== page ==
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Im investigating water treatment. I heard that a few years ago that we were short on water,and that they could make fresh drinking out of ocean water. Im wondering what things does the ground water have and ocean drinking water doesn't have?
Question Date: 1999-01-25
Answer 1:

Ocean water has a lot of salt in it which gives it a salty taste. Drinking a lot of it can make you sick, though, so the salt has to be taken out. Ground water has some salt in it but not enough to make you sick. Your town probably doesn't have enough ground water to for everyone to drink so they need to purify ocean water.

Answer 2:

Interesting question...
Certain chemicals are more strongly bonded to chemicals in soils.This is because they have charges--a positive charge or a negative charge in the soils and the chemicals. Therefore, chemicals usually move very slowly. Since there is water in the ground, this water becomes contaminated. The contaminated water helps certain chemicals to move about and certainly some of which flows into the sea, but since the sea is so large...the result is a general "dilution of the pollution"--which seems to be the solution. So it is not that it isn't in the sea, but rather that it isn't in enough concentration in the sea to do much harm. Though over time this may change--specifically in localized regions. This means if all the water entering the sea in a specific location is heavily polluted or over a long time the sea becomes heavily polluted in one spot, then you will have the same problem with your drinking water, if you chose this place to build your desalinization plant. Note: some chemicals are heavy or don't breakdown very much under saline conditions and some will be disperesed or will break down. Once again it depends.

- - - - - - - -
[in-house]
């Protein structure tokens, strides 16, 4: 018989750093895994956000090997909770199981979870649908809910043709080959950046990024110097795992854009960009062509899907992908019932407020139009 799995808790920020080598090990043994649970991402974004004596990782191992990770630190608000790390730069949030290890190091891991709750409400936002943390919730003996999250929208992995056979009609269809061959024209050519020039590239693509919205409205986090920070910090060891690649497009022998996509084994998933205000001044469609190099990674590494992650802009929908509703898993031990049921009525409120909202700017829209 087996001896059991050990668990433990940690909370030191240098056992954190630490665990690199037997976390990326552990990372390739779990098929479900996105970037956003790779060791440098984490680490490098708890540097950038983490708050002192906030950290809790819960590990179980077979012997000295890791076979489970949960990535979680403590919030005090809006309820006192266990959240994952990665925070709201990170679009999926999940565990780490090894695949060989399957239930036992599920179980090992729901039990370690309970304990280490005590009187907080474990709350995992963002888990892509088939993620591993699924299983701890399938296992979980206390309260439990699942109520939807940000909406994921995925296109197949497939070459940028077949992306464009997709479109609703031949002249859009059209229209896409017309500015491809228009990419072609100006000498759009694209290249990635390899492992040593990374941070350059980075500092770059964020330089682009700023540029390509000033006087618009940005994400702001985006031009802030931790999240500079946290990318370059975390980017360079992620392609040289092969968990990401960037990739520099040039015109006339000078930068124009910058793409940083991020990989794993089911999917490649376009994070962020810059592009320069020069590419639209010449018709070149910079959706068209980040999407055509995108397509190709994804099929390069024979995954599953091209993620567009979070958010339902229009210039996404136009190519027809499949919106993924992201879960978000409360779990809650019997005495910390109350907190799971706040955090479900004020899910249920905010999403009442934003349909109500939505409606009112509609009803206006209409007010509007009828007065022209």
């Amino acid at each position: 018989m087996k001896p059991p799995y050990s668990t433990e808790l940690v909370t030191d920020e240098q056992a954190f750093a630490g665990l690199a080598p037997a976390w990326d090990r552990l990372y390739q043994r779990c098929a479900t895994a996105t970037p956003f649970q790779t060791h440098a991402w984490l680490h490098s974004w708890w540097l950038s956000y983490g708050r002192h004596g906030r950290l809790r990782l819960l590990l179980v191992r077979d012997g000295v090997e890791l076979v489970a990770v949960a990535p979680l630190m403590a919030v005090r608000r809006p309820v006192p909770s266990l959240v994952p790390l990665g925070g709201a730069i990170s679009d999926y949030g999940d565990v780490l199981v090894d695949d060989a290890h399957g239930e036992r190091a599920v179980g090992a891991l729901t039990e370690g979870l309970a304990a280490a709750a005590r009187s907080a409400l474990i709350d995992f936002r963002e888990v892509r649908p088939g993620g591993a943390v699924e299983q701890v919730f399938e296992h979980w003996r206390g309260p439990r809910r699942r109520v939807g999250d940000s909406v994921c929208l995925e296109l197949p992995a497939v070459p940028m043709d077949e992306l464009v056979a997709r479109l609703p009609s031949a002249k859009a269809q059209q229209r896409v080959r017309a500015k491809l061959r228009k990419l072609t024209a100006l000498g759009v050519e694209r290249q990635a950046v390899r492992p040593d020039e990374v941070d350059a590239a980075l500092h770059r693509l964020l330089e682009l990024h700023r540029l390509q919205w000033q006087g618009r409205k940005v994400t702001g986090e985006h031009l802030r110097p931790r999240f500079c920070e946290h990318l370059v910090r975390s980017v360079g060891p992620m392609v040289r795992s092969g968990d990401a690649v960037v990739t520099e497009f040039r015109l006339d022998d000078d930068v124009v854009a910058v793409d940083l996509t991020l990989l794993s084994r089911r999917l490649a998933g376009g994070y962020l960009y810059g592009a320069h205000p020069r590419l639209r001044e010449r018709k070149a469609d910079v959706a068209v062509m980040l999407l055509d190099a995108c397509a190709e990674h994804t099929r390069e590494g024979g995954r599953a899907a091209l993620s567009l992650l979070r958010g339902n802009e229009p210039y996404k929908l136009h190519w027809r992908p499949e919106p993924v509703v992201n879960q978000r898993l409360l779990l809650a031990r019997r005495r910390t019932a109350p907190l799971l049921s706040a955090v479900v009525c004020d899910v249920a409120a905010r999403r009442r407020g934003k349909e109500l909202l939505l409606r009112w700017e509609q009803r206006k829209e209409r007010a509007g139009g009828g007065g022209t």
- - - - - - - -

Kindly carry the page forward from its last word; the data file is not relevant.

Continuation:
Good Question.

Answer 3:

Living in Santa Barbara, we had a similar situation (actually the whole state was in a severe drought) where we were very low on drinking water reserves. Since at that time Santa Barbara did not receive "state water" - water redirected from northern California to southern California via the California aqueduct- we were desperate. Guadalupe was in a very similar situation. In both cases the decision was made to build desalinization plants (de=remove, saline=salts) which would take the salts out of ocean
water and convert it into fresh drinking water. The problem is desalinization of ocean water is very difficult and thus expensive. So it is really a last resort. Therefore, desalinization facilities are only used in the most dire of straits, when there is no other solution. The Santa Barbara desalinization plant hasn't been used since around 1989-90 when the drought ended (and it began to rain) because now our reserves fill up enough in the winter and spring to supply the county with enough drinking water for the rest of the year. Basically, its just a lot easier and cheaper to use rain water/ground water instead of ocean water.

Answer 4:

I don't know for sure. That's a good question. It probably depends on where you live. The salts in the ocean come from the ground, either by flowing groundwater or in rivers, so the things in the water in the ground should be pretty much the same as the things in the ocean, except that there will be less of them. On the other hand, ocean water is pretty much the same everywhere because it gets mixed by waves and ocean currents, but ground water will have things in it that have to do with the rock it is in. So there could be more of some things and less of others. Also, I don't know how much gets filtered out in the making of drinking water from ocean water. It's a good question.

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